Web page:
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Difference between Molar Mass and Molecular Mass 

Chemists frequently measure substances by using molar mass and molecular mass. An example would be determining the number of molecules in a cylinder. Chemistry studies the interaction of atoms and molecules on an atomic scale.


What is a Molecular Mass?

Firstly, molecule refers to the composition of similar or different atoms arranged in ratios. The molecules can form chemical compounds subject to the physical and chemical properties of each molecule.

In a nutshell, a molecular mass refers to the total mass of a substance. It sums the average masses of individual atoms in a molecule of that particular substance.

In order to determine the molecular mass of a compound X, you have to add the atomic masses of all the elements in the composition including their multiplications as per the subscripts in the formula.

We will illustrate with an example below. These atomic masses are taken directly from the periodic table of elements. They are measured in atomic mass units (amu) and so is the molecular mass.

Example 1:

Determine the molecular mass of H2O and CH3CH2OH.


You have to assess the compositions of the given molecular formulas and derive their atomic masses from the periodic table. Take into account the subscripts.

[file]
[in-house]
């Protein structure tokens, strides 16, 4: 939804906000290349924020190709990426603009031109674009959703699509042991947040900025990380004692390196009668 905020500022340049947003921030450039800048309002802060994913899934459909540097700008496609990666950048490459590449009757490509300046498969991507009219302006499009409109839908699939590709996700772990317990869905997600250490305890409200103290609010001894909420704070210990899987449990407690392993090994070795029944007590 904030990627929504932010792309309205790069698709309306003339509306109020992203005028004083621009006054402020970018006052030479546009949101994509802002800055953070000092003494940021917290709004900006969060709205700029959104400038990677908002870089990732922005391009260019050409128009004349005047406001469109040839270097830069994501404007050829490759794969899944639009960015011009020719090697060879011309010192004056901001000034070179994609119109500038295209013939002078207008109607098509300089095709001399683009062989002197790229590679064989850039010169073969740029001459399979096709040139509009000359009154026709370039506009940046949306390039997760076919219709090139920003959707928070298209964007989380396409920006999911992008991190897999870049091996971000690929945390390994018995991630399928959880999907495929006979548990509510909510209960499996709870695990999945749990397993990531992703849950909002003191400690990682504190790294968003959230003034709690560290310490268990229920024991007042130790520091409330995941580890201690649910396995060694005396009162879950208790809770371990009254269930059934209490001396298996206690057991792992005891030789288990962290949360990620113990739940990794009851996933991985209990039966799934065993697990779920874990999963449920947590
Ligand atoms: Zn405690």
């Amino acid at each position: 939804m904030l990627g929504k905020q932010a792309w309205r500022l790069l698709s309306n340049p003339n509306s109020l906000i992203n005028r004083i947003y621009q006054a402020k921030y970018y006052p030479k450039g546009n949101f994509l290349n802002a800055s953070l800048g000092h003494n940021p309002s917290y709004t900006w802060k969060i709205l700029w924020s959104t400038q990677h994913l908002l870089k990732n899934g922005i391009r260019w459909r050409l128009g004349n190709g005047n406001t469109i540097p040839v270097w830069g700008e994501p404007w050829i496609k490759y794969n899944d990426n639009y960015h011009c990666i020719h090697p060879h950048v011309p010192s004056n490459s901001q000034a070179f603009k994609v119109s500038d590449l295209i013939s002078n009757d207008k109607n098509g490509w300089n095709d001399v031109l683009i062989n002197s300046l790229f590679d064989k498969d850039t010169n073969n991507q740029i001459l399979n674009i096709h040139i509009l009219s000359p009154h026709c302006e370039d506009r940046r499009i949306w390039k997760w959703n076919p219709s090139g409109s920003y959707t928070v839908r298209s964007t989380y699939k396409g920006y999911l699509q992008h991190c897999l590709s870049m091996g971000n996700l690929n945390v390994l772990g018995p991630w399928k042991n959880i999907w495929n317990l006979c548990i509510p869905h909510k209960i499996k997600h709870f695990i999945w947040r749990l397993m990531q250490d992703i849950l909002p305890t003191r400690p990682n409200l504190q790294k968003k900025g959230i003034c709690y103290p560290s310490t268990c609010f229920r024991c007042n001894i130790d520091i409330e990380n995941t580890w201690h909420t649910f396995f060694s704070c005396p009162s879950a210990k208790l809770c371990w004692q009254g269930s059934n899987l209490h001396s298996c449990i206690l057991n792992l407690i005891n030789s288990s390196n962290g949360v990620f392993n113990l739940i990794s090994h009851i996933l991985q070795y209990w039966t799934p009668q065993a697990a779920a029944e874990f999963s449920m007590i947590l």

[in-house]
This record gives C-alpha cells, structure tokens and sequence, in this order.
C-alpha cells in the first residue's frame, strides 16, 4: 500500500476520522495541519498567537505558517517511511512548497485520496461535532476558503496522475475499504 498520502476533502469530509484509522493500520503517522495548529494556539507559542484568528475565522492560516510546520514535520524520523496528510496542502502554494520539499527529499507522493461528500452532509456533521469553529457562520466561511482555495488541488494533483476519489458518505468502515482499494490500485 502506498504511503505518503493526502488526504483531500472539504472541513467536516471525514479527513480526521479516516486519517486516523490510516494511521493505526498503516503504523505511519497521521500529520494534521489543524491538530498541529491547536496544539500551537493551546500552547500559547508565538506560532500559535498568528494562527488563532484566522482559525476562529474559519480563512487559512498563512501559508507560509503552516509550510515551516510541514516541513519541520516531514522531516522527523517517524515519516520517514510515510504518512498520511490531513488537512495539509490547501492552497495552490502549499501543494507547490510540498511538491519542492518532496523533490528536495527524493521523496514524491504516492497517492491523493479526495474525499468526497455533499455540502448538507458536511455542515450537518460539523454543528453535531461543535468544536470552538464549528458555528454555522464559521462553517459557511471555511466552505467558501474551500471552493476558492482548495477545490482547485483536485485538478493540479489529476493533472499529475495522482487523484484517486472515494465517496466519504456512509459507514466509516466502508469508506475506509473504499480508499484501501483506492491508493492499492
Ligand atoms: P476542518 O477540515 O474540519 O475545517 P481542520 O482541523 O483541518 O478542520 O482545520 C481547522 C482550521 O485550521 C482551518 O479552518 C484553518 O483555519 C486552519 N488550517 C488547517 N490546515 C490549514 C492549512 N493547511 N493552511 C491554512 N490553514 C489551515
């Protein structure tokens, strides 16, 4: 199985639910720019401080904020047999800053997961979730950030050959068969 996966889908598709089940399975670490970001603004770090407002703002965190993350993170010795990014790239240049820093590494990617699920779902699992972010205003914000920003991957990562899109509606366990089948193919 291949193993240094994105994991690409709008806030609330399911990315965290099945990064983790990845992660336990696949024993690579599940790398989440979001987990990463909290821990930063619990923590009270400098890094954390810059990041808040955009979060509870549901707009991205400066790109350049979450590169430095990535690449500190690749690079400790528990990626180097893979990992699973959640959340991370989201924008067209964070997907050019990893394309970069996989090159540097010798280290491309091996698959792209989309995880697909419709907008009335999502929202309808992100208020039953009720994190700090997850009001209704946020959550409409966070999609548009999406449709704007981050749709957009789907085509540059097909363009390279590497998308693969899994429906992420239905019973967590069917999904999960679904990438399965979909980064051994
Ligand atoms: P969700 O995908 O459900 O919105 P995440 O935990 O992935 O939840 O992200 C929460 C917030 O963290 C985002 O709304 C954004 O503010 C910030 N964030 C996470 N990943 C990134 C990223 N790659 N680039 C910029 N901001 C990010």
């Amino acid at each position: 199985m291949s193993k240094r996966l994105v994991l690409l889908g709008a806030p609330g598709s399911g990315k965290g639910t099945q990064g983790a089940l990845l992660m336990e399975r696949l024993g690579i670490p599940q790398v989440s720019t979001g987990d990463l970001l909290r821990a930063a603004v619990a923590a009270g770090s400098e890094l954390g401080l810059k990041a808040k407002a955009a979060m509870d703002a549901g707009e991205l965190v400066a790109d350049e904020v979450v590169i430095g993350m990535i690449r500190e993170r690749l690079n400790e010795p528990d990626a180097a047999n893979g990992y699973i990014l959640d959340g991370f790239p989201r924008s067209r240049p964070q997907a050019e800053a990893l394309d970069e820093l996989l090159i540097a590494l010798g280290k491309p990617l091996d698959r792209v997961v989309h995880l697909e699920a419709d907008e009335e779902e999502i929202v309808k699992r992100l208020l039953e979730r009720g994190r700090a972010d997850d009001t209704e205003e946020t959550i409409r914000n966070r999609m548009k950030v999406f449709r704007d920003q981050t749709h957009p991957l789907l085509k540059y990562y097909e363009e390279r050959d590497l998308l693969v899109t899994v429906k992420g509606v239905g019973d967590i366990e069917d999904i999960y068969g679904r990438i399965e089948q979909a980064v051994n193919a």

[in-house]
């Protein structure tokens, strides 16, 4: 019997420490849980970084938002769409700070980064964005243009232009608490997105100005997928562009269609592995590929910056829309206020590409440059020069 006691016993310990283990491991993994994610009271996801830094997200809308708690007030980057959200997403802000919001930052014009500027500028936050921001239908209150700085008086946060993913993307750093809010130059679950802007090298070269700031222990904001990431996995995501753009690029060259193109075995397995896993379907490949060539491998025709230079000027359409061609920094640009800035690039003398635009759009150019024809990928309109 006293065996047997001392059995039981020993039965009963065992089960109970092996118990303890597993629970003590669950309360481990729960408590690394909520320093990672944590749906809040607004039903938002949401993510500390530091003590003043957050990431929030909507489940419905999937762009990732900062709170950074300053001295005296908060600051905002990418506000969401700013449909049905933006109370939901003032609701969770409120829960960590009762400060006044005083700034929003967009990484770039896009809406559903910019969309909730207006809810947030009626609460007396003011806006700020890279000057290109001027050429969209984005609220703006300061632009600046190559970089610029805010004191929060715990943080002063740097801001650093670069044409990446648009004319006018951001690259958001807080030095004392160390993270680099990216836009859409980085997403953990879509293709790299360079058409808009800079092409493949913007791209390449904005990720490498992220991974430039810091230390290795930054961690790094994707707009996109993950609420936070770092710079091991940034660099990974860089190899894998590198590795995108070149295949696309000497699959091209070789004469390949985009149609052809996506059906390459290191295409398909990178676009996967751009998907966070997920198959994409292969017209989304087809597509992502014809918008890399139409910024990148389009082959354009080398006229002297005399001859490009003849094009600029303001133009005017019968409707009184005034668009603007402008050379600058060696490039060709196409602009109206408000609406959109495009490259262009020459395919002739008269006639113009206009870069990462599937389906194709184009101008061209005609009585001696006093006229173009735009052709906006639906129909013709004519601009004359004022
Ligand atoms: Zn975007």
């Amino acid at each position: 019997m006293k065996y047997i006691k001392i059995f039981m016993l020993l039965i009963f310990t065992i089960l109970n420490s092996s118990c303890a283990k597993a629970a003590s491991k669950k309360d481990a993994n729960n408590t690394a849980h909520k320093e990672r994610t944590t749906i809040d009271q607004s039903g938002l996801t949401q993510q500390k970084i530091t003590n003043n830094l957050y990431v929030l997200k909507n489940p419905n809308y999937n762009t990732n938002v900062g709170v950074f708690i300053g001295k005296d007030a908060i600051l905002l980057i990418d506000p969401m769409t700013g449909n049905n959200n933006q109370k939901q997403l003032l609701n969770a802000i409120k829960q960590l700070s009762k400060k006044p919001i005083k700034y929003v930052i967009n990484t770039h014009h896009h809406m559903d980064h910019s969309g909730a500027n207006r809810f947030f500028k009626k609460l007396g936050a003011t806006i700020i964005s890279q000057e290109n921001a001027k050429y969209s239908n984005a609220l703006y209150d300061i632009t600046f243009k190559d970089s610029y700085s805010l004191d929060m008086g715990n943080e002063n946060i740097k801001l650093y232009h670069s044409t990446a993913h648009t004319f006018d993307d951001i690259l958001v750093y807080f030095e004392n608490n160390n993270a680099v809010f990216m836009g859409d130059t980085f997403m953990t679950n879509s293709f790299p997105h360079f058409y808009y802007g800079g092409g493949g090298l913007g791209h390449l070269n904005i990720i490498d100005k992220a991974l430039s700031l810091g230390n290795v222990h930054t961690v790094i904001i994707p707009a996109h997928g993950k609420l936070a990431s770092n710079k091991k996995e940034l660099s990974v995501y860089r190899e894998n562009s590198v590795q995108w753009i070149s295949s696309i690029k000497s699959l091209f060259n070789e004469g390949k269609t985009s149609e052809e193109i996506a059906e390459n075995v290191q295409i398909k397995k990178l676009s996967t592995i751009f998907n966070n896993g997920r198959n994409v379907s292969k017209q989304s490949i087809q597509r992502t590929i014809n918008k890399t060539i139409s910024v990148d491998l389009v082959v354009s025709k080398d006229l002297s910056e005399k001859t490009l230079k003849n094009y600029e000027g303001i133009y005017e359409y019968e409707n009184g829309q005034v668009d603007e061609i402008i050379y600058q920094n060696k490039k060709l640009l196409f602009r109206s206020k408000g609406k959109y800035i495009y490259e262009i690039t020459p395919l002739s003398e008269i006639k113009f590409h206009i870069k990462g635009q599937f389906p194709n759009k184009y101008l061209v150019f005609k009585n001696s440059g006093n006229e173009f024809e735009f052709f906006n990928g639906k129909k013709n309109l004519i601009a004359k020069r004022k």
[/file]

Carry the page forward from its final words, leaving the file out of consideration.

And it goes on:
For example, H2O indicates that there are two hydrogen atoms and one oxygen atom. The atomic mass of Hydrogen is, from the periodic table, 1.0079 amu and that of oxygen is 15.9994. The molecular mass of the compound is 2(1.0079) + 15.9994 = 18.0152 amu.

And to determine the molecular mass of ethanol, the other formula given in the question, we follow the same steps. There are 2 Carbon atoms, 6 Hydrogen atoms and 1 Oxygen atom. The atomic mass of Carbon atom is 12.011 amu. That said, the molecular mass of CH3CH2OH is 2(12.011) + 6(1.0079) + 1(15.9994) = 46.069 amu. For your exercise, calculate the molecular formula of ethane (C2H4) and CO2.


What is Molar Mass?

Now regarding the molar mass concept, it is defined as the mass in kilograms or grams of a mole of a substance. Usually, the units for molar mass are gram/mol. A mole of an oxygen element has a mass of 15.9994 grams. Thus the molar mass would be 15.9994 g/mol. For a carbon dioxide compound, for example, the molar mass is defined as the mass of 1 mole of molecules in that compound. Avogadro’s number, 6.022 x 1023 is often used to relate the number of atoms, molecules and other units that a molar mass is equal to. For instance, a molar mass of H2O would be equal to the mass in grams per mole of 6.022 x 1023 water molecules. If this sounds too technical, we will illustrate with an example below:

Example 2:

Determine the molar mass of ethanol.


In the first example, we determined the molecular mass of ethanol (C2H5OH). Don’t be confused by a different formula as the aforementioned. We have just played around with the structural arrangements of ethanol formula although the ratio of atoms remains the same.

Ethanol contains 6.022 x 1023molecules, and the molar mass is equal to the mass of ethanol that contains these molecules. We found the molecular mass of ethanol to be 46.069 atomic mass units in our previous example. The same procedure is followed in calculating the molar mass.